Hiroshi Sugimoto has explored ideas of time, empiricism and metaphysics through a surreal and formalistic approach since the 1970s. A self-described "habitual self-interlocutor," Sugimoto uses the camera as a bridge between abstract questions and the quiet, comical nature of modern everyday life. Whether formally photographing Madame Tussauds wax figures and the wildlife scenes at the American Museum of Natural History, or opening the lens of his eight-by-ten camera to capture a two-hour-long film in one exposure, he explores themes of consumerism, narrative and existence in rich and evocative imagery. This new project presents a survey of Sugimoto's iconic work, from his calm seascapes to his more recent exploration of lightning fields and photogenic drawing. Created in conjunction with an upcoming exhibition at Fundacion Mapfre in Spain, the survey includes an introduction and essay by writer and curator Philip Larratt-Smith, an interview with Sugimoto and text by the prominent Brazilian artist Iran do Espirito Santo.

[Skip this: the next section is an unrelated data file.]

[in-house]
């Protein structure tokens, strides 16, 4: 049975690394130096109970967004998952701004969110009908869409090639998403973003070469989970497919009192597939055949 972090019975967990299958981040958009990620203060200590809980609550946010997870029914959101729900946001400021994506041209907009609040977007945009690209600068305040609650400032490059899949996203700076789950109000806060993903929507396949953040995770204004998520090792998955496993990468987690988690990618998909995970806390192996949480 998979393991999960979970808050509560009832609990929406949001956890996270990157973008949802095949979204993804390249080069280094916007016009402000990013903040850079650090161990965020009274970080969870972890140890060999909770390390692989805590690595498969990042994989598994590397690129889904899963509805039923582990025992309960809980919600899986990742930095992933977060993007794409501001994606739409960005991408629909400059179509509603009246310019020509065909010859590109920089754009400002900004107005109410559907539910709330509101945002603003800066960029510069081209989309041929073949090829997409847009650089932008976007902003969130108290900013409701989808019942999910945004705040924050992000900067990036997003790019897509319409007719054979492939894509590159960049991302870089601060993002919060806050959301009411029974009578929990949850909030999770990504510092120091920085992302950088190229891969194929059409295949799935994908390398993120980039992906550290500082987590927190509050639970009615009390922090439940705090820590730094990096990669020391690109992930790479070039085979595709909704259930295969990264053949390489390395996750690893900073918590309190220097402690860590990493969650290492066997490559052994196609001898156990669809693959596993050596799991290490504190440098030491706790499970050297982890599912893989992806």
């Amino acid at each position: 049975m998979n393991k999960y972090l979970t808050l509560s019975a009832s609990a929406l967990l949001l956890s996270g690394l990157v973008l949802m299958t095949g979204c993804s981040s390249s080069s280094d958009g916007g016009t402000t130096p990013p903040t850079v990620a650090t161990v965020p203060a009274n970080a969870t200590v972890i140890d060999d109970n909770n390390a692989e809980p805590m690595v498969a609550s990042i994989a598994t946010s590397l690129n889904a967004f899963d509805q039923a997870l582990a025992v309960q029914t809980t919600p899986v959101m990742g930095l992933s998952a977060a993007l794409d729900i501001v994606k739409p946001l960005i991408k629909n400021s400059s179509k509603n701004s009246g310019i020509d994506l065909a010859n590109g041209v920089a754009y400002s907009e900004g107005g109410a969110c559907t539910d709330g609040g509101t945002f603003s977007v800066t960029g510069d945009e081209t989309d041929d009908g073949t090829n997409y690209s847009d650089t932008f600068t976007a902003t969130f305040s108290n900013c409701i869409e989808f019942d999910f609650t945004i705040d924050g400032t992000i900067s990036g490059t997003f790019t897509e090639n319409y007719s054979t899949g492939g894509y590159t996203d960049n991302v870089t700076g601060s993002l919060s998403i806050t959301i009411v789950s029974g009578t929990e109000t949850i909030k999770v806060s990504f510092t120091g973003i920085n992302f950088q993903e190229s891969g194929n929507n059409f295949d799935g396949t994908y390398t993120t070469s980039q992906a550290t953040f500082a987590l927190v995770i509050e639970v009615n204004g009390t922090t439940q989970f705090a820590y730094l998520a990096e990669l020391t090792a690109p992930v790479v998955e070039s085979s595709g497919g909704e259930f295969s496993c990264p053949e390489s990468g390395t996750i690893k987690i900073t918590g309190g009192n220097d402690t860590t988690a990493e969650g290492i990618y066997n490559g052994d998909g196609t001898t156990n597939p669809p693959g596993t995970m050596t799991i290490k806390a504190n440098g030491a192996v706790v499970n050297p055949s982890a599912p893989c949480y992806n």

Hiroshi Sugimoto (born 1948) is a Japanese photographer and architect. He divides his time between Tokyo and New York City. Sugimoto has exhibited extensively in major museums and galleries throughout the world, and his work is held in numerous public collections, including The Metropolitan Museum of Art, New York; Museum of Contemporary Art, Tokyo; National Gallery, London; National Museum of Modern Art, Tokyo; Smithsonian, Washington, DC; and Tate, London, among others.